Indulge in the ultimate comfort with our Porcini Risotto recipe. Earthy porcini mushrooms delicately blended with creamy Arborio rice creating a luxurious, flavorful delight. Perfect for a cozy evening, this dish is pure culinary bliss!
If there is a traditional fall risotto in Italy, it’s this beloved risotto ai funghi made with those exquisite porcini mushrooms. These giant mushrooms bring nature into your plate; if you are lucky enough to get it in whatever form possible (fresh, canned or dried), you’ll never go back to button mushrooms. This Porcini Risotto showcases these mushrooms at its best!
Porcini mushrooms, also known as cèpes, steinpilz, or king bolete, are highly valued for their rich, earthy flavour and meaty texture. Found in forests across Europe, North America, and Asia, these wild mushrooms are a popular choice in many cuisines, especially Italian and French. They add depth to soups, sauces, and risottos, enhancing the overall taste with their distinct nutty aroma and umami goodness. For food enthusiasts, porcini mushrooms are a prized ingredient, like the caviar of mushrooms.
For this particular recipe, I’ve used a pack of medium-sized dried porcini I bought in Italy. This way, I’ll soak the dried mushrooms for about 20-30 minutes before using them and collect the leftover water/mushroom broth to make the risotto. This earthy water might have residual sand from the mushroom in it, so once the mushrooms soften, take them out and pass the leftover water through a meshed sieve with a paper towel or cheesecloth in it.
This broth can be slightly altered while heated by adding a laurel leaf, extra broth, wine, brandy, thyme or any aromatic you’d like. I’ve used some extra white wine and laurel leaf to keep as much of the mushroom taste intact as possible.
To get your risotto right, you’ll need to keep stirring the rice and adding the broth gradually. This way, the starch gets released from the rice and helps make the risotto creamy. So whether you mix the risotto with a wooden spoon or shake the pan, make sure it’s moving. To upgrade the risotto to adulthood level, add a sip of wine at the end of cooking.
Also, in the final step of the dish, if possible, add a truffled olive oil or salt to compliment the porcini and give it this extra flavour boost. Those two last ingredients aren’t necessary; they’re just a welcomed extra.
The Right Pan
To prevent your risotto from burning, use a thick bottom skillet, pan or casserole. Remember that the larger the pan, the more the water evaporates and creates the perfect consistency. But simultaneously, you need a certain height for your pan to receive all that broth.
The Perfect Consistency
When you are almost done with your Porcini Risotto, make sure to make it wet enough to absorb some more liquid in the minutes it will take to serve. If you want it creamy on the plate, make it looser and more liquid in the pan, if you get the idea…
If you want to make a contrasting fun texture of porcini mushrooms on top of your velvety Porcini Risotto to kick it up a notch, try air frying or deep-frying a fresh porcini! The mushroom chips on top will make your dish stand out! Check this recipe to learn how to Air fry your mushrooms into succulent healthy chips!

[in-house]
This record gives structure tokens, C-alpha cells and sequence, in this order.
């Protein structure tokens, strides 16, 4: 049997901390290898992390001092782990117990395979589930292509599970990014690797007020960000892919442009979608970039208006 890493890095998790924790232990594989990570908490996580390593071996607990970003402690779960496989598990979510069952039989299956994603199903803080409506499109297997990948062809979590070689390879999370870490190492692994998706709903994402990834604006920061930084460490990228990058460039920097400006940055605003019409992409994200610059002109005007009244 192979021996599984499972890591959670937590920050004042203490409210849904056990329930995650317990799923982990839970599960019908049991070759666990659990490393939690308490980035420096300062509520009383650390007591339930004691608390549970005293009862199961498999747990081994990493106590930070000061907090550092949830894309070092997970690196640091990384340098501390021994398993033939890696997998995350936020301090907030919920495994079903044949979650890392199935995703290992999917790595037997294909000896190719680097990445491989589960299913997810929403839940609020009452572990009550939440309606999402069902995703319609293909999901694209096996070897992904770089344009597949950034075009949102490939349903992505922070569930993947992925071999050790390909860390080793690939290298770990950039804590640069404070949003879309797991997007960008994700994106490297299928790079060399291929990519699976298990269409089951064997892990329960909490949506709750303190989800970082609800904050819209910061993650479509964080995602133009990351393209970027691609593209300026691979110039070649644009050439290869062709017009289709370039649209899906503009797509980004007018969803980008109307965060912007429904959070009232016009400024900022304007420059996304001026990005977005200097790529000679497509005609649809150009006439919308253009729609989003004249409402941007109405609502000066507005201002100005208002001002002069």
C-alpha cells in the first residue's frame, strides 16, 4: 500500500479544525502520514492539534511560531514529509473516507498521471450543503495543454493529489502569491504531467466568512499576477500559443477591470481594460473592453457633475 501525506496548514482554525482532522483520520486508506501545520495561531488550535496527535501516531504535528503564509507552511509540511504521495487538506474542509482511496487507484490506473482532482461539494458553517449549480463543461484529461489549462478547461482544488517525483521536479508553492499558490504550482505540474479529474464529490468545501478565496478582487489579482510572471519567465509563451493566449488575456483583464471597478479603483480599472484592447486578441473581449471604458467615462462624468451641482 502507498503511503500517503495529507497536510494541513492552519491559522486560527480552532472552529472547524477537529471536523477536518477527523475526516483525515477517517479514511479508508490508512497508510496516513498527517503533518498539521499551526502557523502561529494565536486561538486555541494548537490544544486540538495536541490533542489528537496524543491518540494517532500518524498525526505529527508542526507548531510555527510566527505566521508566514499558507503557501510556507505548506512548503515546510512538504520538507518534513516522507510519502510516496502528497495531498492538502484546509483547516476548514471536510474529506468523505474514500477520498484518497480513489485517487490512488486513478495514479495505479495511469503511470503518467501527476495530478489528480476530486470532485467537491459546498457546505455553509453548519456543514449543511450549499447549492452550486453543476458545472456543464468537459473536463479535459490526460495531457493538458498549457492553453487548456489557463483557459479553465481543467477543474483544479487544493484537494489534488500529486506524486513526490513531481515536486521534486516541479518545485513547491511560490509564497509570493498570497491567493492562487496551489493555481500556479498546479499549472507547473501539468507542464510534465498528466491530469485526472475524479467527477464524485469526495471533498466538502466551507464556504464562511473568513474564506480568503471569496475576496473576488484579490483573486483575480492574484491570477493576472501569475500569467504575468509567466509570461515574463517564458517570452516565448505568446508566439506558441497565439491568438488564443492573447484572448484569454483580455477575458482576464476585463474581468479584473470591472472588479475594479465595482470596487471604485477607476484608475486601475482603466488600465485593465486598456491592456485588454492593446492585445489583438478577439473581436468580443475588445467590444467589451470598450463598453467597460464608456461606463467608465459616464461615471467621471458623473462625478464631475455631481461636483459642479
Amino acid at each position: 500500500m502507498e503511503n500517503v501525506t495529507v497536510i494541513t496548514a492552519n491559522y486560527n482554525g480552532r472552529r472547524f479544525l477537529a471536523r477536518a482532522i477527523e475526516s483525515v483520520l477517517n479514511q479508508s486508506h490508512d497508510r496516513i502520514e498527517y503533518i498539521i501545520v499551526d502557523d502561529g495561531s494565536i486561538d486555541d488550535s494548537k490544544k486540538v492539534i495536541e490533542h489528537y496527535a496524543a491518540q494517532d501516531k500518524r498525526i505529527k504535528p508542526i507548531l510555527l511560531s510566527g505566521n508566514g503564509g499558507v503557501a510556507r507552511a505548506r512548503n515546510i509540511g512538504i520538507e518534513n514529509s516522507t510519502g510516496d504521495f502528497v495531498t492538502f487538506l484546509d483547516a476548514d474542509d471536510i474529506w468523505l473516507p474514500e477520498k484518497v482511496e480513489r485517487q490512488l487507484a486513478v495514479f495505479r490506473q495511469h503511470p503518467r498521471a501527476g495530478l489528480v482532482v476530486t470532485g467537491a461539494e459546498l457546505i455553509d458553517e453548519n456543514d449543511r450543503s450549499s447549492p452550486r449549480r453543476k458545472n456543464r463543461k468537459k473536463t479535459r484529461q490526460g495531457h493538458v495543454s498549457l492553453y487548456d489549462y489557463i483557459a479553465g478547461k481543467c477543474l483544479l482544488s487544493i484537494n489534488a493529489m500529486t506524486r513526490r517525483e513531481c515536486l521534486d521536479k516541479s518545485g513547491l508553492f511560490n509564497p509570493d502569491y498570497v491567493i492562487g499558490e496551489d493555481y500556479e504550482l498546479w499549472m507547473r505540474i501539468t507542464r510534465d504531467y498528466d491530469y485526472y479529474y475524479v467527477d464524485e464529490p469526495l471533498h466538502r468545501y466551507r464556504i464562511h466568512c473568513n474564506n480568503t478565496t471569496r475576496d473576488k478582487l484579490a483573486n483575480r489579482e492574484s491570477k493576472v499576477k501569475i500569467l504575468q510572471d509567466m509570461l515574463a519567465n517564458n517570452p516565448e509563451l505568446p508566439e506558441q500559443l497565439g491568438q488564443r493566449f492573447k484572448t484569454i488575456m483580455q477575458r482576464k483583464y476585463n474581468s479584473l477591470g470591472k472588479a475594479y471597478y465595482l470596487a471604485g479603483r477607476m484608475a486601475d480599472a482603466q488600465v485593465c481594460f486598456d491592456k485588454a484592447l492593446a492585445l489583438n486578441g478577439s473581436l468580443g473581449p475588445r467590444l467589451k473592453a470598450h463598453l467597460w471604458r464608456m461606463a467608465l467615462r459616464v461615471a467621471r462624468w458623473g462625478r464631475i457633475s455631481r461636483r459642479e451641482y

If you do not have Porcini mushrooms, you can substitute them with Shiitake mushrooms. Their size is different, but the taste is similar.
If you have leftovers, you can transform them the next day or two into Arancini, which are stuffed rice fritters. Whether fill them with tender meat, cheese or mushrooms! Check out Arancini recipe from fellow food bloggers:
Other Rice Meals
- 750 ml warm water
- 200 g dried porcini mushrooms (750g fresh porcini mushrooms)
- 250 g Arborio rice (or Carnaroli rice (round grain))
- 1 onion (finely chopped)
- 1 garlic clove (finely chopped)
- 200 ml white wine
- 100 g parmigiano reggiano
- 20 g olive oil
- 1 tbsp truffle oil (or truffle salt *optional)
- 1 bay leaf
- parsley (finely chopped)
- salt and pepper
- Start by soaking the dried porcini mushrooms in warm water for 25-30 minutes or until soft (if you use the dried porcini).
- Reserve the porcini mushroom water, filter it with a paper towel or cheesecloth through a meshed sieve, and add it to a saucepan or pot.
- Add the bay leaf and half the white wine into the mushroom water and simmer for 5 minutes.
- In a big skillet or pan, at medium-high heat, let soften the onions for 5 minutes or until soft.
- Add the garlic and cook for another minute.
- Make a well in the center of the pan and add a bit of olive oil in it. Add the rice and mix well, medium-high heat, until the grains become translucid (about 1-2 minutes).
- Add the other half of white wine and let the liquid get absorbed by the rice
- Add a ladleful of mushroom broth (or chicken broth) at the time, stir constantly.
- Keep the risotto in movement for about 20 minutes or until the grains are cooked.
- Once done, the consistency of the risotto should still be pretty wet, like rice pudding.
- Add the truffle olive oil, chopped flat leave parsley and the parmesan, mix check if more salt and pepper is needed and serve.